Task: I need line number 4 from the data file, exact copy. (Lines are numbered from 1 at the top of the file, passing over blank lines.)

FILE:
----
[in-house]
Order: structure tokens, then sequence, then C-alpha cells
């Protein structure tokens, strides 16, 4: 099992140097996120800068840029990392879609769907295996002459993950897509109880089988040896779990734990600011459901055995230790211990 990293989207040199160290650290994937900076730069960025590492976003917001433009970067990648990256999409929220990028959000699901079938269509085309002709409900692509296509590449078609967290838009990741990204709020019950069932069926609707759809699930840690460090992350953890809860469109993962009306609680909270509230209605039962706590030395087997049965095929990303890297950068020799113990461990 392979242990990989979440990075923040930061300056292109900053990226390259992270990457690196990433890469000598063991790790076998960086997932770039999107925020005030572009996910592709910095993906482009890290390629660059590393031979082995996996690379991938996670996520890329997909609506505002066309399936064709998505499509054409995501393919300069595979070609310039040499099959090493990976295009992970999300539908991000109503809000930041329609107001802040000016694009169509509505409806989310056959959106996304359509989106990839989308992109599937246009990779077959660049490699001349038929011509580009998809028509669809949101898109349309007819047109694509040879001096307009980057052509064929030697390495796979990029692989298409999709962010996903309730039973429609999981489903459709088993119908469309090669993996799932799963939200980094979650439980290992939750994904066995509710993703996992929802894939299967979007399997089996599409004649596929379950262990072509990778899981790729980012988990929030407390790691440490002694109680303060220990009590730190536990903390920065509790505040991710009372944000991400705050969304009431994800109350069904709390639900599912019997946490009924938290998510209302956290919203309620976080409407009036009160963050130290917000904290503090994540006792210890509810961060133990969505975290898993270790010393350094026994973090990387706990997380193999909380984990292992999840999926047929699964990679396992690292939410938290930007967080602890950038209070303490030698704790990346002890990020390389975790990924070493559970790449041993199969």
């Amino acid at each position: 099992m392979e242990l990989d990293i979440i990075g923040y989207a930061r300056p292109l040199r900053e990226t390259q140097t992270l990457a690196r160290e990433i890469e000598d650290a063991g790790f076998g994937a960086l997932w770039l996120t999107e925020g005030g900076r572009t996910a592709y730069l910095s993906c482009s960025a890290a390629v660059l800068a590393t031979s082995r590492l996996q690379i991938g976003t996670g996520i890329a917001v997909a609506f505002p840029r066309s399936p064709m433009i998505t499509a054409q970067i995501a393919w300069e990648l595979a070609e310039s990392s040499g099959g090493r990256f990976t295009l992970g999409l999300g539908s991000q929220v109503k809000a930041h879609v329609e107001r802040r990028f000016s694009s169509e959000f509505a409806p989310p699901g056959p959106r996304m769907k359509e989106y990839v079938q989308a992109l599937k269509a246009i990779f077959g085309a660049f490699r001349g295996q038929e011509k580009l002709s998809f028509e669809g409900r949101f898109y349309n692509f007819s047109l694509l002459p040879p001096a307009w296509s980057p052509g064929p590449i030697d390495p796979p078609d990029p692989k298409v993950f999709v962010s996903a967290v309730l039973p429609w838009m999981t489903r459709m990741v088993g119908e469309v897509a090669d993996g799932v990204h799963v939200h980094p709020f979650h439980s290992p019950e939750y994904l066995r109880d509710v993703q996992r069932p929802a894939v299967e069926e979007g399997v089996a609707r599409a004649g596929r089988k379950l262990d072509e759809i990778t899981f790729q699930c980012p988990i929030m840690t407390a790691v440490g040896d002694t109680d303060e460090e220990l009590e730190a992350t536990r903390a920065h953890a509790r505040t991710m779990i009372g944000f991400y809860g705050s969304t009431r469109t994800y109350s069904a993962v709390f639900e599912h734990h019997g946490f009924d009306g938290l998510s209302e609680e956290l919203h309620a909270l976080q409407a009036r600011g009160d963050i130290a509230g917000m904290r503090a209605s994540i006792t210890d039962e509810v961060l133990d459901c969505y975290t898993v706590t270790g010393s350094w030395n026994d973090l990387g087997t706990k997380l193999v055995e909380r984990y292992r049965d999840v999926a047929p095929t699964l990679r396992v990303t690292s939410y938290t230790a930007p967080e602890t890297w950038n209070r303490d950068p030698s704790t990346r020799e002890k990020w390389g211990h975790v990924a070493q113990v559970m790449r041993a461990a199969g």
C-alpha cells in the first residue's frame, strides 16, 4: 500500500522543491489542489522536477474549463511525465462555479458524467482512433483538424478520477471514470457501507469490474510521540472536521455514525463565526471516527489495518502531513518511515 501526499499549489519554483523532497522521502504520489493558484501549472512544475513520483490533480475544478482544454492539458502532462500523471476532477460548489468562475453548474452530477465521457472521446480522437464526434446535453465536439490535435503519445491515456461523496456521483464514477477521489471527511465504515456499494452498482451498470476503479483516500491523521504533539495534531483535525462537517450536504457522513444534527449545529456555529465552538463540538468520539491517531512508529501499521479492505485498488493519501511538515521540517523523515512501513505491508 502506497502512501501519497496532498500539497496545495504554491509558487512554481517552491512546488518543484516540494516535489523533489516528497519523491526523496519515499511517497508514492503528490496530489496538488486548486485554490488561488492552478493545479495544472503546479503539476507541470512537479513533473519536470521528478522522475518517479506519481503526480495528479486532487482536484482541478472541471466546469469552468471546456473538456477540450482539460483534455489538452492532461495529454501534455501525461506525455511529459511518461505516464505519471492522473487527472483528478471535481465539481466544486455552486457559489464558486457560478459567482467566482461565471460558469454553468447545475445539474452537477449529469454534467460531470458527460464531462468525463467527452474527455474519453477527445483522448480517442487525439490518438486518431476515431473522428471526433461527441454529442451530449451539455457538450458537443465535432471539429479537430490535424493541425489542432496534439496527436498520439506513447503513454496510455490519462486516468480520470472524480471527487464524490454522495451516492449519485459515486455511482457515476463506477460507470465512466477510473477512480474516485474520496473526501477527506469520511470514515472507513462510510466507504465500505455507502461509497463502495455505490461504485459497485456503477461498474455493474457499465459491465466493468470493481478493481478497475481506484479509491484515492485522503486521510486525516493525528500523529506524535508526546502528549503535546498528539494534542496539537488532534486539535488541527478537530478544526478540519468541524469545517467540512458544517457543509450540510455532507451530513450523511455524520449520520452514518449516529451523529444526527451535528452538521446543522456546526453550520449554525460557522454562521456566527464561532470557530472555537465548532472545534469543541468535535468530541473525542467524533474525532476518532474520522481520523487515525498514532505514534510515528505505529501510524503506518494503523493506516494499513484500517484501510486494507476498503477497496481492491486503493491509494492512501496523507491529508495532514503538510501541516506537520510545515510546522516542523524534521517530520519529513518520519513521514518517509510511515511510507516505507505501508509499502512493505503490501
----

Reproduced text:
């Amino acid at each position: 099992m392979e242990l990989d990293i979440i990075g923040y989207a930061r300056p292109l040199r900053e990226t390259q140097t992270l990457a690196r160290e990433i890469e000598d650290a063991g790790f076998g994937a960086l997932w770039l996120t999107e925020g005030g900076r572009t996910a592709y730069l910095s993906c482009s960025a890290a390629v660059l800068a590393t031979s082995r590492l996996q690379i991938g976003t996670g996520i890329a917001v997909a609506f505002p840029r066309s399936p064709m433009i998505t499509a054409q970067i995501a393919w300069e990648l595979a070609e310039s990392s040499g099959g090493r990256f990976t295009l992970g999409l999300g539908s991000q929220v109503k809000a930041h879609v329609e107001r802040r990028f000016s694009s169509e959000f509505a409806p989310p699901g056959p959106r996304m769907k359509e989106y990839v079938q989308a992109l599937k269509a246009i990779f077959g085309a660049f490699r001349g295996q038929e011509k580009l002709s998809f028509e669809g409900r949101f898109y349309n692509f007819s047109l694509l002459p040879p001096a307009w296509s980057p052509g064929p590449i030697d390495p796979p078609d990029p692989k298409v993950f999709v962010s996903a967290v309730l039973p429609w838009m999981t489903r459709m990741v088993g119908e469309v897509a090669d993996g799932v990204h799963v939200h980094p709020f979650h439980s290992p019950e939750y994904l066995r109880d509710v993703q996992r069932p929802a894939v299967e069926e979007g399997v089996a609707r599409a004649g596929r089988k379950l262990d072509e759809i990778t899981f790729q699930c980012p988990i929030m840690t407390a790691v440490g040896d002694t109680d303060e460090e220990l009590e730190a992350t536990r903390a920065h953890a509790r505040t991710m779990i009372g944000f991400y809860g705050s969304t009431r469109t994800y109350s069904a993962v709390f639900e599912h734990h019997g946490f009924d009306g938290l998510s209302e609680e956290l919203h309620a909270l976080q409407a009036r600011g009160d963050i130290a509230g917000m904290r503090a209605s994540i006792t210890d039962e509810v961060l133990d459901c969505y975290t898993v706590t270790g010393s350094w030395n026994d973090l990387g087997t706990k997380l193999v055995e909380r984990y292992r049965d999840v999926a047929p095929t699964l990679r396992v990303t690292s939410y938290t230790a930007p967080e602890t890297w950038n209070r303490d950068p030698s704790t990346r020799e002890k990020w390389g211990h975790v990924a070493q113990v559970m790449r041993a461990a199969g």